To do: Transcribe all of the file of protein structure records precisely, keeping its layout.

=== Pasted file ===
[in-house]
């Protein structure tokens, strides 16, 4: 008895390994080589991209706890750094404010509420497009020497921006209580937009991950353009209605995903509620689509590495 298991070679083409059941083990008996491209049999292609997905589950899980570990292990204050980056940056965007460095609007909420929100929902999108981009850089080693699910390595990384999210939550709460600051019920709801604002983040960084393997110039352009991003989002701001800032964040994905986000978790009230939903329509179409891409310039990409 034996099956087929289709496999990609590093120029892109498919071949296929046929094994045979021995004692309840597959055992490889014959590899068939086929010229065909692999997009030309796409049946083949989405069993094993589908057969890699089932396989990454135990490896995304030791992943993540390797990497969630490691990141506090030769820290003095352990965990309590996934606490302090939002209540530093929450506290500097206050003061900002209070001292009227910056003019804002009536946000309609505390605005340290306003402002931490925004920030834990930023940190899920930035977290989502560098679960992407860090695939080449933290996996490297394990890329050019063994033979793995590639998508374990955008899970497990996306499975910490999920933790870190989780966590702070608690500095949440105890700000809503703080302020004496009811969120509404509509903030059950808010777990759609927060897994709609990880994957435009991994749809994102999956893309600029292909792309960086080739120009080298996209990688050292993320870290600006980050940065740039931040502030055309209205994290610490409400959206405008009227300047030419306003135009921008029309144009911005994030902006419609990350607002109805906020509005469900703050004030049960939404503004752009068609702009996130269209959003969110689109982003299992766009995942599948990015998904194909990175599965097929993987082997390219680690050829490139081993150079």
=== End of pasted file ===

[in-house]
């Protein structure tokens, strides 16, 4: 008895390994080589991209706890750094404010509420497009020497921006209580937009991950353009209605995903509620689509590495 298991070679083409059941083990008996491209049999292609997905589950899980570990292990204050980056940056965007460095609007909420929100929902999108981009850089080693699910390595990384999210939550709460600051019920709801604002983040960084393997110039352009991003989002701001800032964040994905986000978790009230939903329509179409891409310039990409 034996099956087929289709496999990609590093120029892109498919071949296929046929094994045979021995004692309840597959055992490889014959590899068939086929010229065909692999997009030309796409049946083949989405069993094993589908057969890699089932396989990454135990490896995304030791992943993540390797990497969630490691990141506090030769820290003095352990965990309590996934606490302090939002209540530093929450506290500097206050003061900002209070001292009227910056003019804002009536946000309609505390605005340290306003402002931490925004920030834990930023940190899920930035977290989502560098679960992407860090695939080449933290996996490297394990890329050019063994033979793995590639998508374990955008899970497990996306499975910490999920933790870190989780966590702070608690500095949440105890700000809503703080302020004496009811969120509404509509903030059950808010777990759609927060897994709609990880994957435009991994749809994102999956893309600029292909792309960086080739120009080298996209990688050292993320870290600006980050940065740039931040502030055309209205994290610490409400959206405008009227300047030419306003135009921008029309144009911005994030902006419609990350607002109805906020509005469900703050004030049960939404503004752009068609702009996130269209959003969110689109982003299992766009995942599948990015998904194909990175599965097929993987082997390219680690050829490139081993150079």